50.5 percent of respondents said they feel somewhat prepared to recover their IT and related assets following a disaster or other incident.
50.5 percent of respondents said they feel somewhat prepared to recover their IT and related assets following a disaster or other incident.

Cloud services company Evolve IP conducted its “2015 Disaster Recovery & Business Continuity Survey” with more than 2,000 executive and IT professionals, and, in the end, learned that less than half feel very prepared to recover their IT and related assets following a disaster or other incident.

The survey explores disaster preparedness and disaster recovery trends in North American organizations – 53 percent of the 2,084 respondents work for companies with 100 to 2,000 employees, 16.5 percent work for businesses with more than 2,000 employees, and the remainder come from groups with between one and 99 staffers.

Nearly 35 percent of respondents said that their organization has experienced an incident or outage that required disaster recovery, and roughly 44 percent of those have experienced multiple incidents, according to the survey.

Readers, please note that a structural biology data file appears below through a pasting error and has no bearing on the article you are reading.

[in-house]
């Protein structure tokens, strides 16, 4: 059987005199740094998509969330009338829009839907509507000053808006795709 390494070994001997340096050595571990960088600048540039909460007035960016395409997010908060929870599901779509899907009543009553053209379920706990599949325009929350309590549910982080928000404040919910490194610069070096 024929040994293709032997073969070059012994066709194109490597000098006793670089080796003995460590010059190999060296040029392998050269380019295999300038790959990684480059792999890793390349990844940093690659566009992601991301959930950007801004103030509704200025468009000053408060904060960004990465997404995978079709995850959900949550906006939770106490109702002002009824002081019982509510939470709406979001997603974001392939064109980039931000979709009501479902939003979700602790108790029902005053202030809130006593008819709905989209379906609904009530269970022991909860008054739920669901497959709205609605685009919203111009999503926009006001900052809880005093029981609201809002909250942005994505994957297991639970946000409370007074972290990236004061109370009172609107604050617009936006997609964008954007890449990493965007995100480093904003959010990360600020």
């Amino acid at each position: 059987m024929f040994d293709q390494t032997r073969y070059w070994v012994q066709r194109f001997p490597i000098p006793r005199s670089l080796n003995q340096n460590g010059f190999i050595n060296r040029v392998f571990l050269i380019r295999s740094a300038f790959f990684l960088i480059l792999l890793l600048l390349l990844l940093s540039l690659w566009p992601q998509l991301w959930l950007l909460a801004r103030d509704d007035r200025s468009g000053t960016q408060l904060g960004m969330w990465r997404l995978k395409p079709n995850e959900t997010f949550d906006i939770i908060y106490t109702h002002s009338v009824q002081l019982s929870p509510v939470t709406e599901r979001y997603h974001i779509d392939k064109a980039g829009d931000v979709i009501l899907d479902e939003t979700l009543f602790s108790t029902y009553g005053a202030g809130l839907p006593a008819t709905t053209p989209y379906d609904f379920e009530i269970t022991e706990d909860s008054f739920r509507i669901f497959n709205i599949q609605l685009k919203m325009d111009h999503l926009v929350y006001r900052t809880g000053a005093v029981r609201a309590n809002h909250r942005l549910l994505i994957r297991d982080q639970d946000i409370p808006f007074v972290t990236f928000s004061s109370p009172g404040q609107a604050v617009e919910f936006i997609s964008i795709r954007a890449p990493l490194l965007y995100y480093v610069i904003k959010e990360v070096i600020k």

At 47 percent, hardware failure and server issues was the top cause of incidents and outages. Environmental disasters came in at 34 percent, other miscellaneous power outages at 27.5 percent, human error at 18.5 percent, software failure at 15 percent, backup failure at 8.5 percent, and deliberate attack at 6.5 percent.

When asked how ready they are to recover their IT and related assets in the event of a disaster or other incident, 50.5 percent of respondents said they feel somewhat prepared, 45.5 percent said very prepared, and four percent said not prepared, the survey shows.

In a Wednesday email correspondence, Scott Kinka, CTO of Evolve IP, told SCMagazine.com that it is not very surprising that more than half of respondents felt somewhat prepared, but he said that executives should find it concerning.

“To be prepared organizations must have a [disaster recovery] plan in place and test it at least once per year,” Kinka said. “It sounds simple, but most of the organizations we talk to daily simply can't produce a plan at all. Business executives don't know if a plan exists. To be very prepared the plan needs to be integrated with all departments and groups and cover not just core IT items, but communications, call center, [human resources], finance [and more].”